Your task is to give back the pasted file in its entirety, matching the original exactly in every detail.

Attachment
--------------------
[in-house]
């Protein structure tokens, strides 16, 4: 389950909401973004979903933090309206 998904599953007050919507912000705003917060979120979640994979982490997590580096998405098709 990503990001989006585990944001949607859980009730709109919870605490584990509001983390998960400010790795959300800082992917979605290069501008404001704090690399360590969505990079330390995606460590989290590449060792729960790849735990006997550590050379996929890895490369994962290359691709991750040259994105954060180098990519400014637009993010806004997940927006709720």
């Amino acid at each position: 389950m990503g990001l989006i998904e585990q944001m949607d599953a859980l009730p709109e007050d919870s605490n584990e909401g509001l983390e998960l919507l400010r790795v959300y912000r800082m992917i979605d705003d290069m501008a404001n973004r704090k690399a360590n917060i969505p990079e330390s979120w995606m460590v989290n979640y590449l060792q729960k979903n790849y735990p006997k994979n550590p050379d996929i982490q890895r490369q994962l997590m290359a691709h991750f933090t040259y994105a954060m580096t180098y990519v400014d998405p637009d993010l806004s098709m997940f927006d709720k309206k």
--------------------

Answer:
[in-house]
């Protein structure tokens, strides 16, 4: 389950909401973004979903933090309206 998904599953007050919507912000705003917060979120979640994979982490997590580096998405098709 990503990001989006585990944001949607859980009730709109919870605490584990509001983390998960400010790795959300800082992917979605290069501008404001704090690399360590969505990079330390995606460590989290590449060792729960790849735990006997550590050379996929890895490369994962290359691709991750040259994105954060180098990519400014637009993010806004997940927006709720």
């Amino acid at each position: 389950m990503g990001l989006i998904e585990q944001m949607d599953a859980l009730p709109e007050d919870s605490n584990e909401g509001l983390e998960l919507l400010r790795v959300y912000r800082m992917i979605d705003d290069m501008a404001n973004r704090k690399a360590n917060i969505p990079e330390s979120w995606m460590v989290n979640y590449l060792q729960k979903n790849y735990p006997k994979n550590p050379d996929i982490q890895r490369q994962l997590m290359a691709h991750f933090t040259y994105a954060m580096t180098y990519v400014d998405p637009d993010l806004s098709m997940f927006d709720k309206k």